A Natural Disaster in the Making

Key Issues: 

Irrawaddy Vol.16 No.4  April 2008



Burma’s rulers have shown little inclination to learn from the environmental mistakes of their neighbors

WHILE the world ponders the continuing repressive policies of the Burmese junta, a different crisis is looming across the country.

The health and welfare of large numbers of the country’s 50 million or so population is endangered by the consequences of a deteriorating natural environment.

A combination of water pollution, land degradation through forest slashing, and badly thought out infrastructure projects is threatening to displace hundreds of thousands of people and put the lives of many others in danger, say environmentalists.

The lawless pursuit of profit is wrecking good farm land, poisoning drinking water and depleting natural resources such as fish, on which millions depend for food.

Several international NGOs have sent out warnings that years of wanton plunder by the military and its business affiliates—plus  massive new projects being pursued without proper technical assessments—are coalescing to create an ecological disaster.

Altsean, a Bangkok-based NGO which campaigns on human rights issues within countries belonging to the Association of Southeast Asian Nations, says in a report on its Web site that the junta’s money-earning policies have “resulted in massive environmental degradation and health hazards.”

Deforestation is a particular problem in a country with a fragile ecology and where the few environmental protection laws that do exist are poorly enforced.

Burma’s forests are disappearing rapidly because of unsustainable timber extraction, mainly to feed Chinese industrial demand and to provide fuel for local populations living without electricity.

Altsean estimates that only 30 percent of Burma is now forested, compared with 70 percent in 1948.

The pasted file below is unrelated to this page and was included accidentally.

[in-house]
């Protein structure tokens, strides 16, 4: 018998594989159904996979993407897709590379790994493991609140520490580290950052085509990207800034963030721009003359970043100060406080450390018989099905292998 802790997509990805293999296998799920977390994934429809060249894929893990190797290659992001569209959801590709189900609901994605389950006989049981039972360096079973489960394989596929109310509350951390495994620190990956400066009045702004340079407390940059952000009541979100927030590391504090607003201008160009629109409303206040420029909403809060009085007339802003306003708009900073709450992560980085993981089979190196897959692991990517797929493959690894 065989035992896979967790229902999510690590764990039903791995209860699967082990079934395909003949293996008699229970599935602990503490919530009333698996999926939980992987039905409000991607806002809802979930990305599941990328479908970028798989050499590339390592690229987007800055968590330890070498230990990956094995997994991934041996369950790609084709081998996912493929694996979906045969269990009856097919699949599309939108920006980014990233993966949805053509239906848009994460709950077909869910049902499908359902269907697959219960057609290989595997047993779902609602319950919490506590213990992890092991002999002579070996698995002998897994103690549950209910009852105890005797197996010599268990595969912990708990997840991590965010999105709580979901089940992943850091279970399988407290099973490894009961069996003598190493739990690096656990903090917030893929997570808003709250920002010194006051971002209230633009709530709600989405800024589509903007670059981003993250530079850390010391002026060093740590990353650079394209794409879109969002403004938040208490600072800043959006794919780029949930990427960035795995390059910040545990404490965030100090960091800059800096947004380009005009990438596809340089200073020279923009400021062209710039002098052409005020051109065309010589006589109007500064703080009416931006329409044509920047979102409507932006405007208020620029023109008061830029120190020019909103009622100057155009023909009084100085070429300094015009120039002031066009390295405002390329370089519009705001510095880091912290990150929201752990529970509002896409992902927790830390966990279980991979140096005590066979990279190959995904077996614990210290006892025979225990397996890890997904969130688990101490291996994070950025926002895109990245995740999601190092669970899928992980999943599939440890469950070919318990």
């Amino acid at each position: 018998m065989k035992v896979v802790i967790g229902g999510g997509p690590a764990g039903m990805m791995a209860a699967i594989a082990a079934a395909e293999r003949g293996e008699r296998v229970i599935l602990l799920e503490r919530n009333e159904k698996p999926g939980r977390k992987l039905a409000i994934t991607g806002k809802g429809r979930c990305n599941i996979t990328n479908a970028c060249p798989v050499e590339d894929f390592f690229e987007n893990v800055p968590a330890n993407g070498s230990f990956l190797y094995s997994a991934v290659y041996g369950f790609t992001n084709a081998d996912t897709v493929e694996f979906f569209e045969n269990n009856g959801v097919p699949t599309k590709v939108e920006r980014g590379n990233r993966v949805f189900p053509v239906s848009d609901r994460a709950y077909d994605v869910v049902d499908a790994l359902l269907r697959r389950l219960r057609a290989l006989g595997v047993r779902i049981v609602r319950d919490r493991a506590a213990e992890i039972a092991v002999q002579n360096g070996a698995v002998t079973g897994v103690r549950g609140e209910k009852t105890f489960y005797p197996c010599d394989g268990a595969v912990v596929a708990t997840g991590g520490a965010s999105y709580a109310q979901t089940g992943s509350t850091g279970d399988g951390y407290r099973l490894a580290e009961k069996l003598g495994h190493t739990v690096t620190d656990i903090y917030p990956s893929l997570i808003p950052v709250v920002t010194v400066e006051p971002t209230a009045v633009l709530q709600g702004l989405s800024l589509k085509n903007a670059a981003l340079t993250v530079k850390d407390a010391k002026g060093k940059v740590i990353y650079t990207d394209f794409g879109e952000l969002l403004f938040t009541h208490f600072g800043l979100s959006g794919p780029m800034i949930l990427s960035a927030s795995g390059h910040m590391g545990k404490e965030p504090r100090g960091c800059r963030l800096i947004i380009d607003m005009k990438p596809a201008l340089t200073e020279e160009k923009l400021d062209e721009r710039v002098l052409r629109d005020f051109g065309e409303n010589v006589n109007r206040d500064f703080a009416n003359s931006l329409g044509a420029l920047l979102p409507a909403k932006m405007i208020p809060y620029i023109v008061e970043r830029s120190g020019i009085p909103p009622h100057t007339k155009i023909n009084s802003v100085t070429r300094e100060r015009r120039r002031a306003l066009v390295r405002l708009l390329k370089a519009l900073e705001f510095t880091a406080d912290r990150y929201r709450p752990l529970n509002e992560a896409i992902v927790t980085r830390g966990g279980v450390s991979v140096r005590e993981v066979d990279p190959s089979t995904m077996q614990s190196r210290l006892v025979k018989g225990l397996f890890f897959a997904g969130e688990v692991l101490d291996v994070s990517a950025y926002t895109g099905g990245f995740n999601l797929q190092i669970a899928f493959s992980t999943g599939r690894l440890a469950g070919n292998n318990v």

“Poverty, high taxation and government resettlement programs only contribute to the pressures on citizens to fell more trees, clear land and degrade their own environment for their own immediate survival,” Altsean says.

Ironically in a country that is rich in gas, nearly two-thirds of energy generation in Burma depends on burning wood.

“Deforestation leads to massive soil erosion, sedimentation of rivers, increased flooding, acute dry season water shortages in some areas, and a considerable decrease in biodiversity,” the Altsean report says.

However, it is the combination of damaging developments that now poses the greatest threat to a population already prone to sickness and disease because of poverty.

River dam systems planned on the major Irrawaddy and Salween rivers—to generate electricity for Thailand and China—will reduce water flows which will not only undermine drinking water and fish supplies downstream, but also dangerously raise pollution levels from mercury and other poisons leaking from crude gold mining practices upstream.

Slower water flows mean that poisons accumulate more rapidly rather than become diluted and flushed out.

Army-run or sanctioned gold mines along the tributaries of the Irrawaddy in Kachin State are using not only mercury but also cyanide and other poisons as part of their extraction processes, warns the Kachin Development Networking Group, a sustainable economics organization.

The Thailand-based environment NGO Salween Watch estimates that the lives of 300,000 people along the Salween will be disrupted by a massive dam being built at Tasang. Many will be forced to move, adding to ecological stress.

“Dams decrease river flow, which means fewer habitats and nutrients, and increased stresses on aquatic life downstream. They can cause massive changes in the ecology and water quality of the river and its tributaries,” says a Salween Watch report. “In addition, dams have huge impacts on coastal ecosystems.”

The Tasang dam will be Southeast Asia’s biggest hydroelectric project. The planners estimate it will have a generating capacity of 7,000 megawatts.